What happens when sci-fi becomes more than just imagination?
Science fiction enthusiasts (all right, nerds and geeks if you want to be more accurate) will tell you that much modern technological advancements are due in part to the minds of not necessarily scientists and engineers but, in some cases, writers.
Cell phones, anyone? You can thank Gene Roddenberry and the creative minds of Star Trek, who incorporated a “communicator” into Starfleet’s main staple of equipment. Other technology from the series has resulted in real-life applications as well.
Or what about satellites that make wireless communication possible? Maybe you should thank Arthur C. Clarke, one of the “Founding Fathers of Science Fiction,” for introducing the concept of geosynchronous orbit in 1945, something that became a reality 20 years later.
I guess you could say, “no sci-fi, no Wi-Fi.”
There have always been innovators willing to propel us into the future. And while flying cars may not happen any time soon, move over, Jetsons, we have seen Earth’s Manifest Destiny and its name is SpaceX.
Space Exploration Technologies Corporation, aka SpaceX, is setting its sights on going from terra firma to extra-terrestrial. Its main mission is to “revolutionize space technology, with the ultimate goal of enabling people to live on other planets.” That’s right—LIVE on other planets. A pipe dream, you might say, but then again so was getting a man on the moon or even using a portable computer (smartphones, are everywhere if you haven’t noticed).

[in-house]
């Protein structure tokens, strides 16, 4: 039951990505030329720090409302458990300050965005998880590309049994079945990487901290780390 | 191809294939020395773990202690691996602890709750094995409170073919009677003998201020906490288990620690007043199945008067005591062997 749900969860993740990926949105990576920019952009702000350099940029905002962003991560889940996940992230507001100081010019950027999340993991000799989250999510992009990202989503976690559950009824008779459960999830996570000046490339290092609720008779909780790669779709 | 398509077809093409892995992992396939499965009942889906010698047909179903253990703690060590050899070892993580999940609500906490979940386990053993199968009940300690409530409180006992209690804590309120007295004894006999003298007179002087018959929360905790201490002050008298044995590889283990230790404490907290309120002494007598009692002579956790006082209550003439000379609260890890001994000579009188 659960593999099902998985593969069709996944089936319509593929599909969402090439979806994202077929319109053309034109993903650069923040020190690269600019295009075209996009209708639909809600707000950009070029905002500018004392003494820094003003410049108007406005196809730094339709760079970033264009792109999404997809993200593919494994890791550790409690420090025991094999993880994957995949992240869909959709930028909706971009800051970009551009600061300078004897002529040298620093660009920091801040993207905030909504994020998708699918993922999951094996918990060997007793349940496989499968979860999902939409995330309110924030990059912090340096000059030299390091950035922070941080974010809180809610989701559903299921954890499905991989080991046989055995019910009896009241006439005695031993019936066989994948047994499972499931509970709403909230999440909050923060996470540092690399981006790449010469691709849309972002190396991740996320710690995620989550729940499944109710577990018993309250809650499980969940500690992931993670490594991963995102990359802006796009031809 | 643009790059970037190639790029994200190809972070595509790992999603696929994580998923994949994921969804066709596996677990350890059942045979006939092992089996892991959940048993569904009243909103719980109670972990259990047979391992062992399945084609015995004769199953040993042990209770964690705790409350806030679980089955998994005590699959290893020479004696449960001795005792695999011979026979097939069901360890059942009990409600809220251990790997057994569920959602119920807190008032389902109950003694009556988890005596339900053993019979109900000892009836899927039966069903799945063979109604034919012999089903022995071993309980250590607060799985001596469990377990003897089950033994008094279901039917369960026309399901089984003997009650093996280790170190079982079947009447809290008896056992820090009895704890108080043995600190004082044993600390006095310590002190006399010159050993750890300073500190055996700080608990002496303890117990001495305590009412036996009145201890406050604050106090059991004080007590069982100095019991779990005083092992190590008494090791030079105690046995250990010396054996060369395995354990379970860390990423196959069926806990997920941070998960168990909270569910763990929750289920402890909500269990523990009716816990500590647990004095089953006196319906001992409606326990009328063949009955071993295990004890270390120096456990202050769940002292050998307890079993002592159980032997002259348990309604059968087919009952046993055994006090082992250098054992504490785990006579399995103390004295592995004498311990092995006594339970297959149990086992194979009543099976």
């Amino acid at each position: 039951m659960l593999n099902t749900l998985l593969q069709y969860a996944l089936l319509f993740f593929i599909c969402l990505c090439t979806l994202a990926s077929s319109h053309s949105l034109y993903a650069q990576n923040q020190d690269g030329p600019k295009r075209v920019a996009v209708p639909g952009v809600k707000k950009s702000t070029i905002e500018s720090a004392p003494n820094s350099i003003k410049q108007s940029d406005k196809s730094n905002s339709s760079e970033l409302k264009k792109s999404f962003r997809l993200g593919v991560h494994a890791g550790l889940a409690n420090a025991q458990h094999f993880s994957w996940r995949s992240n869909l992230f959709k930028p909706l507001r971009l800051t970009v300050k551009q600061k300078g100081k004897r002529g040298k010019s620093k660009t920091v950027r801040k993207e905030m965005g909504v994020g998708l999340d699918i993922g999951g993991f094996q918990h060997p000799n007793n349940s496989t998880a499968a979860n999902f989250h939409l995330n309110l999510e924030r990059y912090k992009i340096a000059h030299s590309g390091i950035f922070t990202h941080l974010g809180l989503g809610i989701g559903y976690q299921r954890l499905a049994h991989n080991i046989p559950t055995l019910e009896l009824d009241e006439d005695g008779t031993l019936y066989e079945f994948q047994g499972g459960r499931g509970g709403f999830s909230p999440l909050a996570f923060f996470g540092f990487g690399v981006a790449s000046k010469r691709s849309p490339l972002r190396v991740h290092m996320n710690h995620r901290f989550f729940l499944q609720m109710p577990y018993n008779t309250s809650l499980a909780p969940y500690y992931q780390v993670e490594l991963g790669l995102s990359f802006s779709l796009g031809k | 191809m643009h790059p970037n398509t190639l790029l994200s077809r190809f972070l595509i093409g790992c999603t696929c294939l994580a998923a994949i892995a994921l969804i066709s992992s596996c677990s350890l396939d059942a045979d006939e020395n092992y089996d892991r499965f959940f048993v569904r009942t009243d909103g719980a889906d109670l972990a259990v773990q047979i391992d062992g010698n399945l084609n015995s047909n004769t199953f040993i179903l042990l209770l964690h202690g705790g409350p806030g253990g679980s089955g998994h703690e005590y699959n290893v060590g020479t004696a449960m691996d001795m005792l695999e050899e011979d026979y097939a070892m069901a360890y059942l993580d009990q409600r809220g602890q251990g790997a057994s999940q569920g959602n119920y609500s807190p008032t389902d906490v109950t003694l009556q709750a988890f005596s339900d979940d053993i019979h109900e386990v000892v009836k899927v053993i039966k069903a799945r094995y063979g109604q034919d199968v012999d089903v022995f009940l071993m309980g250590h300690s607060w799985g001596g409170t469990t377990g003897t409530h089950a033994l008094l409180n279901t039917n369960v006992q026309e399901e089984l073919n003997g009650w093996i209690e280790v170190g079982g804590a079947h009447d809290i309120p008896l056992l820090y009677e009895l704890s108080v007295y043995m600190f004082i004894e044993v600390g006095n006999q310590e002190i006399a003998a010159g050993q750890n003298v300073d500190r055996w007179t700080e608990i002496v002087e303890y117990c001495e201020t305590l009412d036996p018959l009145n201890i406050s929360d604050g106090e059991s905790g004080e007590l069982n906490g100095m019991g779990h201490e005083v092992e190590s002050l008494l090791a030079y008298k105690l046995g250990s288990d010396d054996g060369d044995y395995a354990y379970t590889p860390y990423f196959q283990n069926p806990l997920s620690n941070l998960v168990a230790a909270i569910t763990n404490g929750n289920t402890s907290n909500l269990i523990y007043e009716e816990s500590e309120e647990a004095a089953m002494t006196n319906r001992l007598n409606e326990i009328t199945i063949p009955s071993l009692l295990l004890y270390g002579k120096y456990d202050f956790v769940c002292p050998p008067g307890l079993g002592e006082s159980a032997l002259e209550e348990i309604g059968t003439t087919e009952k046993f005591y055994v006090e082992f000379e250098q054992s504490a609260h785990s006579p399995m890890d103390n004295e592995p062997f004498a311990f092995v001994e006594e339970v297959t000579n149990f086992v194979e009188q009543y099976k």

To understand the potential of SpaceX programs, all you have to do is watch a demonstration of their tech’s capabilities. The following is a short clip of their Grasshopper rocket:
Wow, that kind of control would make even Stark Industries jealous. Oh wait, CEO of SpaceX, Elon Musk, has already inspired Iron Man:
At first glance that might not be so impressive. You may even question if the Grasshopper video is the result of special effects and Hollywood tampering. It isn’t.
“Oh yeah, well how did they get that footage? It seems fake.” Actually, as the title of the Youtube video explains, they used a single camera hexacopter, which is able to remain stationary in flight and is great for aerial video and aerial photography. But I digress…
You have to realize that SpaceX is trying to implement reusability in a previously ineffective process. The aerospace industry constantly combats waste. Think about it: space missions rely heavily on rockets to propel cargo and personnel into orbit. And those rockets cost millions. Meanwhile, the cost of operations is in the billions. Only through innovation and ingenuity can these costs be curbed.
It’s hypocritical to spend immeasurable amounts of time and resources on preserving our planet through green technology (not to mention efforts like recycling) and then be so careless with space exploration. Disposable rockets? Not if SpaceX has anything to say or do about it.
With more precision landing, the Grasshopper offers hope that reusability is a distinct possibility for aeronautics. And with reusability comes sustainability—not only sustaining of programs but maybe one-day in the future, the sustaining of life on other planets.